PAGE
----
British Red Cross international recruitment officer Kim Goodall says: ‘For ward nurses, we look for about five years’ professional experience preferably with two or three years in general, orthopaedic or trauma nursing. The team will always answer questions from students and newly qualified nurses, so we encourage people to get in touch.’

Other ways that students and new nurses can prepare themselves for such an adventure include taking a diploma in tropical nursing and learning a foreign language, she says. Experience of working in remote and challenging locations, such as working as a medic with gap-year organisations such as Raleigh International and Trekforce, can also be useful.

There are also plenty of opportunities to work abroad in clinical facilities similar to those in the NHS, while enjoying the experience of new cultures. Every year, thousands of nurses leave the UK to work in Australia and New Zealand, elsewhere in the EU and the Middle East.

Any nurses planning to move overseas need to look into the paperwork some time before they want to move. Most countries require nurses to be registered with their equivalent of the Nursing and Midwifery Council and to obtain a visa to work there; both can be lengthy and complex processes.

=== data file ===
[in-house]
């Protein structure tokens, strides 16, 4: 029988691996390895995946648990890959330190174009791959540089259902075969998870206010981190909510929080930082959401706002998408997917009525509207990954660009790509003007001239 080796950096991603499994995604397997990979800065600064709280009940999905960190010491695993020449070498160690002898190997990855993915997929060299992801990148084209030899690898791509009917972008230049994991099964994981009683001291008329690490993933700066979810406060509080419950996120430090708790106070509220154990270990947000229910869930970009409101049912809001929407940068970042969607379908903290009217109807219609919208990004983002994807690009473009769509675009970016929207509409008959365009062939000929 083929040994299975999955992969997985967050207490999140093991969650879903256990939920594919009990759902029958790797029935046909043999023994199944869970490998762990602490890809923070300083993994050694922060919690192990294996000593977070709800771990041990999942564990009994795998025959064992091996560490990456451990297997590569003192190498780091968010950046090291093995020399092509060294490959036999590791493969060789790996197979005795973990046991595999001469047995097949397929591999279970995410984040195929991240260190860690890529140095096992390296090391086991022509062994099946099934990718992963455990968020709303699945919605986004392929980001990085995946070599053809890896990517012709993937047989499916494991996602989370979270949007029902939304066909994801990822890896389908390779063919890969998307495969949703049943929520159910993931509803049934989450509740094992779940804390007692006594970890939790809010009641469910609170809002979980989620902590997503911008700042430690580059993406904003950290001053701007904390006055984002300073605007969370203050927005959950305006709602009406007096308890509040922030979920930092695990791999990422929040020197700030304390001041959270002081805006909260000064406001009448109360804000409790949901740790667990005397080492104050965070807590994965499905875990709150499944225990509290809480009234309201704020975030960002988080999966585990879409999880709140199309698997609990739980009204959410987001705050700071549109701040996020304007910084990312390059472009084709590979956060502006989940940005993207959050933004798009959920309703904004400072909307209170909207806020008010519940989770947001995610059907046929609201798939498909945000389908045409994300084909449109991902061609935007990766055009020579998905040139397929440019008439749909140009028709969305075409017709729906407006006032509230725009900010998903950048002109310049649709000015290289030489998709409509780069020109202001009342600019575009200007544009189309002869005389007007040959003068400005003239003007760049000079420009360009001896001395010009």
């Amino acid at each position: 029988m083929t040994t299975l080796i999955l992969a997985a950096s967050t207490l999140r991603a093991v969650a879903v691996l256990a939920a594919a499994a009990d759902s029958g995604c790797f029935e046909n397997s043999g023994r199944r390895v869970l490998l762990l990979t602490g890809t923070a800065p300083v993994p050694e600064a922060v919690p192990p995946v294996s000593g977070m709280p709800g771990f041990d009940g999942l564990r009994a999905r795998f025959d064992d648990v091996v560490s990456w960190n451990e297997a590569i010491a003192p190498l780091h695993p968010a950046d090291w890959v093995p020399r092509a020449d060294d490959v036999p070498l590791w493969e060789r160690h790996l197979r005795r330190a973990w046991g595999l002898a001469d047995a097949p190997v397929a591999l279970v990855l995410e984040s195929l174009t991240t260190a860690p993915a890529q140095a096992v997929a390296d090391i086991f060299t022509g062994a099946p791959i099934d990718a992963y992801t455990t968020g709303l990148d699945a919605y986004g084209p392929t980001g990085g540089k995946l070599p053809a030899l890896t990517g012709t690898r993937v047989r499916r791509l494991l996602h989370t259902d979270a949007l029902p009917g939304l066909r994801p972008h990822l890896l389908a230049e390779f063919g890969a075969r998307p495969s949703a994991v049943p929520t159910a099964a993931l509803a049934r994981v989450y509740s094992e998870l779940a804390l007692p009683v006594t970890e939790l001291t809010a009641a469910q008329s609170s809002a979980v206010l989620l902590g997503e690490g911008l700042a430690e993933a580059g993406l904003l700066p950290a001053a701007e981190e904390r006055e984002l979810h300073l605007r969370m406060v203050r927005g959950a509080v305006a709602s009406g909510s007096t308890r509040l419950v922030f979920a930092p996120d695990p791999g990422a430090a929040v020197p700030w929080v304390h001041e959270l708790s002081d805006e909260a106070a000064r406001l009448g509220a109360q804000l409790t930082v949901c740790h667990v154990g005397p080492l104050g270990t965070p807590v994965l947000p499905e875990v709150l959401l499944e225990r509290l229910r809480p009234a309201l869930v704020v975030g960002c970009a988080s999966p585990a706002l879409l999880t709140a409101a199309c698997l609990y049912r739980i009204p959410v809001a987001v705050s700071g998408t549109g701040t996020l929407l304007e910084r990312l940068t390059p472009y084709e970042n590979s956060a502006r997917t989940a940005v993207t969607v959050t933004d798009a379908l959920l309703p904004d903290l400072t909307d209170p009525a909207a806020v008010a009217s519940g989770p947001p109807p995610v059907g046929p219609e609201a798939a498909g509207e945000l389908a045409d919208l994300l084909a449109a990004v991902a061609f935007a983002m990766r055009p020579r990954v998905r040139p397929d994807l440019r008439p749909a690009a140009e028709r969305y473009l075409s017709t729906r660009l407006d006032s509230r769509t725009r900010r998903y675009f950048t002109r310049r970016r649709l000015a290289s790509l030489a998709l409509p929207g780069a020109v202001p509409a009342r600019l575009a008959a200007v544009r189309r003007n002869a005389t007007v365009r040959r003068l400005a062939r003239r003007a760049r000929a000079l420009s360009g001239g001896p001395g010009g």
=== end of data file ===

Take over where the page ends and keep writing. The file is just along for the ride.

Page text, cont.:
The RCN recommends researching a country and its health system thoroughly before making any decision about going there by checking on the website of the International Council of Nurses, with the local nursing association and the country’s profiles provided by the Foreign and Commonwealth Office and the World Health Organization.

One well worn route for UK nurses is to spend some time in Australia or New Zealand, where a nursing shortage and lack of language barrier for English speakers means that they are in demand.

As an Australian migration expert, Anna Gorna is contacted by many nursing students and newly qualified nurses who are keen to work there. There is a great appetite among new nurses to work overseas, although many jobs require some experience, says Ms Gorna, a consultant for Emigrate to Australia at Taylor Hampton Solicitors, London.

‘The level of experience required varies a lot between jobs and depends on the employer. In Sydney or Melbourne, employers have more choice so are likely to want more experience. But in remote areas they may be prepared to consider someone with less experience.’

There are different visa options when it comes to moving to Australia, but Ms Gorna says that many newly qualified nurses head there under a working holiday visa and pick up temporary nursing work while they are there. This visa, which is only open to those under the age of 31, can be arranged in a few weeks, and works well for those who would like to combine employment with travel.